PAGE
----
I would say 7. Statistics obviously don’t make a blog successful on their own, but I’m kind of a statistics guy, so I like to analyze and learn from the past. Specifically, I use stats to see what topics create the most interest. If I am going to develop a post specifically to target social media users I’m going to focus on some aspect of design rather than something about marketing, SEO, or blogging. Over the past few months I’ve seen repeatedly that design articles produce the best results for me when I want/need big traffic. Readers like the other topics too, but they just don’t do as well with social media for me. I think I also use stats to improve the blog by setting goals and holding myself accountable. I’m a pretty competitive person, so I set specific goals for traffic and I go after it. I know that ultimately stats won’t get me to where I want to be, but if they can help me to improve my blog through motivation, that’s a big step.
8. If there was one niche besides design that you could successfully blog in, what would it be?
I would love to write about sports, specifically football. It’s on my list of things to do once I can achieve my goals with my current projects. Actually, if I answered #5 truthfully, rather than listing blogs that are relevant to the topic of my blog I would have said that my favorite is the University of Miami athletics blog from the Sun Sentinel.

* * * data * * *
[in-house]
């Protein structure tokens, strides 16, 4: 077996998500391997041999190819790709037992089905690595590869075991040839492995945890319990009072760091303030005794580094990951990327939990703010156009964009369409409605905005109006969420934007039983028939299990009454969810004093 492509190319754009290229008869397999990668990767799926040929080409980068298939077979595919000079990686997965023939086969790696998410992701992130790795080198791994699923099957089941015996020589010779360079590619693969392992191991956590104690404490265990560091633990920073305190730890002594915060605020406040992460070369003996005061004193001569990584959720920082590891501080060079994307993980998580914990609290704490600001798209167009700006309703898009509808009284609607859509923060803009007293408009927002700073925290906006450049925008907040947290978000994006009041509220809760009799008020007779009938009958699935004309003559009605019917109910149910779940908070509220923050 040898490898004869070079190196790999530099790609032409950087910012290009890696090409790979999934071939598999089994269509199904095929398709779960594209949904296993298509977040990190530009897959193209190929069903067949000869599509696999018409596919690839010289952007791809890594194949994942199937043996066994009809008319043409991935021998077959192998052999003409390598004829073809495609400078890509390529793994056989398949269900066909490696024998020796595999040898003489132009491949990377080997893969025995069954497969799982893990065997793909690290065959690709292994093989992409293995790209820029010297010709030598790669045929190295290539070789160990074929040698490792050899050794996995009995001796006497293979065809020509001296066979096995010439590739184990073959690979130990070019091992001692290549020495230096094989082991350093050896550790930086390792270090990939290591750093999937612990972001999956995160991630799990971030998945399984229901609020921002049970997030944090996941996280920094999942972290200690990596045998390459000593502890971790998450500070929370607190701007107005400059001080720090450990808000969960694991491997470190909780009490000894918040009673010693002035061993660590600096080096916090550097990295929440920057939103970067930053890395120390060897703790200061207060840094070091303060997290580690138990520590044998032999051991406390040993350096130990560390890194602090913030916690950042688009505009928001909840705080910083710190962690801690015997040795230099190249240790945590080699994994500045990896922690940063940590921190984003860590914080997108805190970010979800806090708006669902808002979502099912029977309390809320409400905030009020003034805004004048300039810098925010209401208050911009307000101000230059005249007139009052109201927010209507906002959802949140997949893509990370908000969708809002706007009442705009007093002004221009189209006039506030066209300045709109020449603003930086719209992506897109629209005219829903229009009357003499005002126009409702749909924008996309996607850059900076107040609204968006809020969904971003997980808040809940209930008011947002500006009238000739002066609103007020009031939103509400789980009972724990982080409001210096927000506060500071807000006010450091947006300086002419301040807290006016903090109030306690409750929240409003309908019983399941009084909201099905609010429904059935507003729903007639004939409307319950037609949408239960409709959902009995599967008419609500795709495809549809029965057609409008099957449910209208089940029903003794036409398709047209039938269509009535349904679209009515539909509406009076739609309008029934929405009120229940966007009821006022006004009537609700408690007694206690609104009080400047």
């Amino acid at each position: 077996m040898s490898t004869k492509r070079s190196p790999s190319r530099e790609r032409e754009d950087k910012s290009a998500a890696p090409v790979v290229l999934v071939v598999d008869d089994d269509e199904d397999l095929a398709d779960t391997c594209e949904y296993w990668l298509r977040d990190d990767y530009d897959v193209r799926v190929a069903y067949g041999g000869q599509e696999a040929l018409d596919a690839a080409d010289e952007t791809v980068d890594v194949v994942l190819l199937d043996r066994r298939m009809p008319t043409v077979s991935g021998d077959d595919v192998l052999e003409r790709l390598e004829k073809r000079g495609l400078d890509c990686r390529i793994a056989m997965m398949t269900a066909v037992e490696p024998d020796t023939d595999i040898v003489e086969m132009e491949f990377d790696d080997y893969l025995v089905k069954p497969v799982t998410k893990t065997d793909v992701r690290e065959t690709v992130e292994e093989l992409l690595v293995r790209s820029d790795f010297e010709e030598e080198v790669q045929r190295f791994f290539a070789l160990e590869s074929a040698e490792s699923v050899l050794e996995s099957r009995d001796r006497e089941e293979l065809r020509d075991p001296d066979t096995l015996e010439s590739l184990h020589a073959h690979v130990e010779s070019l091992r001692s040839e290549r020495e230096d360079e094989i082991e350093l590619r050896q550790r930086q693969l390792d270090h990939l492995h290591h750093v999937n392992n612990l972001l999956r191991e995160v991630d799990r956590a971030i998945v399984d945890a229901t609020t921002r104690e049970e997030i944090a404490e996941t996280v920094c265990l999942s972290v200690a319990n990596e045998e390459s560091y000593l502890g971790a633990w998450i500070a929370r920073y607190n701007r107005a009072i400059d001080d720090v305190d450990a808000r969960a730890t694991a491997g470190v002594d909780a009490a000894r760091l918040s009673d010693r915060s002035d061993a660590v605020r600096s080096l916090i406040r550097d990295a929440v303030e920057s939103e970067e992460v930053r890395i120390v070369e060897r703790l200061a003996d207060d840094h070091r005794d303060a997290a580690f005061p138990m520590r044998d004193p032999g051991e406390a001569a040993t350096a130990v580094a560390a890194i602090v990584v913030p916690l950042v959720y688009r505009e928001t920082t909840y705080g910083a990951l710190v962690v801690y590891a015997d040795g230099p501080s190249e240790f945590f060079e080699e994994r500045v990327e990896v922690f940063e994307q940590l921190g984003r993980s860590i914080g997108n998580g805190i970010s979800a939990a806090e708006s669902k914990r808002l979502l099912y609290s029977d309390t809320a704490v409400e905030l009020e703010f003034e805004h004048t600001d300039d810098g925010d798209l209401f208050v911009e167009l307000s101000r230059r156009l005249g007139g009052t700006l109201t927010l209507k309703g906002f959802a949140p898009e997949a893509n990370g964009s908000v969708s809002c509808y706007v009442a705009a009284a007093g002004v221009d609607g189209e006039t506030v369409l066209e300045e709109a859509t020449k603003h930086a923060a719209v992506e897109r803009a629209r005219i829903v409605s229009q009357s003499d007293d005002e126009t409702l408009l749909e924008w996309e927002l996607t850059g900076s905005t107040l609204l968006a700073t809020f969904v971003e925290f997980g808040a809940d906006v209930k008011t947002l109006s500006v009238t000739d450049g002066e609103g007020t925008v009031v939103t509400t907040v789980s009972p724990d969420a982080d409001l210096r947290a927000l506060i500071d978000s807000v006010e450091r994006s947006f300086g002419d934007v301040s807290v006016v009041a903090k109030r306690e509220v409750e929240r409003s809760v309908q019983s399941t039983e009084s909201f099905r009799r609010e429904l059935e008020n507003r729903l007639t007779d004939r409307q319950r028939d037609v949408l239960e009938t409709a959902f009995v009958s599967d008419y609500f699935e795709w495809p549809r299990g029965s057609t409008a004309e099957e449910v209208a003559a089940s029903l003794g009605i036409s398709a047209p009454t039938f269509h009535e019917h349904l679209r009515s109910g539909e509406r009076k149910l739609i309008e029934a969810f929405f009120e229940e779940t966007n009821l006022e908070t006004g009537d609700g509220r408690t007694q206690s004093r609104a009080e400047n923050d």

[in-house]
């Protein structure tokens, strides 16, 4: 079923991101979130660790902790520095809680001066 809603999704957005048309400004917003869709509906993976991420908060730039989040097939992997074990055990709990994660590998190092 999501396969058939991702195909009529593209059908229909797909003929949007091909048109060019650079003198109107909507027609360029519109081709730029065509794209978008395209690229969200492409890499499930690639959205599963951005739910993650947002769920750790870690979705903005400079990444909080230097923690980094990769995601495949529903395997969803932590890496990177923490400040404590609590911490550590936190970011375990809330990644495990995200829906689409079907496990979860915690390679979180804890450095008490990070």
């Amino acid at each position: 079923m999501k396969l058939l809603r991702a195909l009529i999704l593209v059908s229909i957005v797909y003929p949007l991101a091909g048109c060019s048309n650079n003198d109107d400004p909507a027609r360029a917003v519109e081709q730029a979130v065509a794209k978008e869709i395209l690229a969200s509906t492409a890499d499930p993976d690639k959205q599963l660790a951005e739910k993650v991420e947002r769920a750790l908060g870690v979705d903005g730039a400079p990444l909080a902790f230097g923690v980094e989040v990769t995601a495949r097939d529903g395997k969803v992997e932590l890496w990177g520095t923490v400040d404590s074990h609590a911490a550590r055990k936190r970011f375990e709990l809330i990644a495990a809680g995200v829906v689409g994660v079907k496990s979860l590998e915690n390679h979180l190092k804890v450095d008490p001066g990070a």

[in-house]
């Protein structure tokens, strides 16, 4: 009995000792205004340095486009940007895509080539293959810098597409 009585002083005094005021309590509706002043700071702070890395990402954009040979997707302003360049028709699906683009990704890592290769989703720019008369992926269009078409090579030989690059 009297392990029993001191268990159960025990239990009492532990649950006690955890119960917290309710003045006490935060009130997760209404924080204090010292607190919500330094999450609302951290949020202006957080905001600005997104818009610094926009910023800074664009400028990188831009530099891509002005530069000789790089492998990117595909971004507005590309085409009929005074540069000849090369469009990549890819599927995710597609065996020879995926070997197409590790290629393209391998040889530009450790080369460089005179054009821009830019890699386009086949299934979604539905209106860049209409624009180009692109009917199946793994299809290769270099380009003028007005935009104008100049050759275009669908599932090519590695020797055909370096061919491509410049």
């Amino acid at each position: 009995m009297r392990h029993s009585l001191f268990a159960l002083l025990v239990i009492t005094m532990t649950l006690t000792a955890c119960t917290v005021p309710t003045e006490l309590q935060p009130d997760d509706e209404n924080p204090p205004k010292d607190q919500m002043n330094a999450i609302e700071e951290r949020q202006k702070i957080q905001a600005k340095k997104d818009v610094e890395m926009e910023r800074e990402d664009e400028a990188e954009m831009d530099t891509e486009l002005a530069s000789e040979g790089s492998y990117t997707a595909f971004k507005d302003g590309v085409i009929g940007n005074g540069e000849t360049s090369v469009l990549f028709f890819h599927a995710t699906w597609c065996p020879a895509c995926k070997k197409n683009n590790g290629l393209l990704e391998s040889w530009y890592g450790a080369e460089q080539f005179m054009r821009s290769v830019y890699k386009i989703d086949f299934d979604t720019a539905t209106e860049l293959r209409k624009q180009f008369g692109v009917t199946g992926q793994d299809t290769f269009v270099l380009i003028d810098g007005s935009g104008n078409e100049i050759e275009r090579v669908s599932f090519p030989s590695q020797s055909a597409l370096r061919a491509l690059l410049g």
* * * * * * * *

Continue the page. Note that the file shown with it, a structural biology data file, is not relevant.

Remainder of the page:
10. Has Performancing helped you? In what ways? Is there anything we could do better?
Performancing has helped me by providing some of the best articles about blogging. I’m only 6 – 9 months into be a blogger, so I’m learning every day. One of the things I really like about Performancing is that readers get several perspectives from different writers. The collective knowledge of the staff is far greater than any one individual. I haven’t really given much thought to what you could do better. I know you guys have great networks, so maybe some type of improvement to the networking opportunities for readers. I know you have the forums, and honestly I haven’t taken advantage of them and definitely should start. So maybe you don’t need improvement, maybe I need to improve how I use the site.
11. Are you a quantity, quality or “somewhere in between” kind of blogger?
I would say I’m somewhere in between. I post about 4 – 6 times per week, so certainly not at the quantity of some bloggers who crank out several posts a day. Quality is definitely crucial, regardless of your niche. I don’t want to take quality so far that I can only produce 1 or 2 posts per week. So far the middle ground has worked pretty well for me.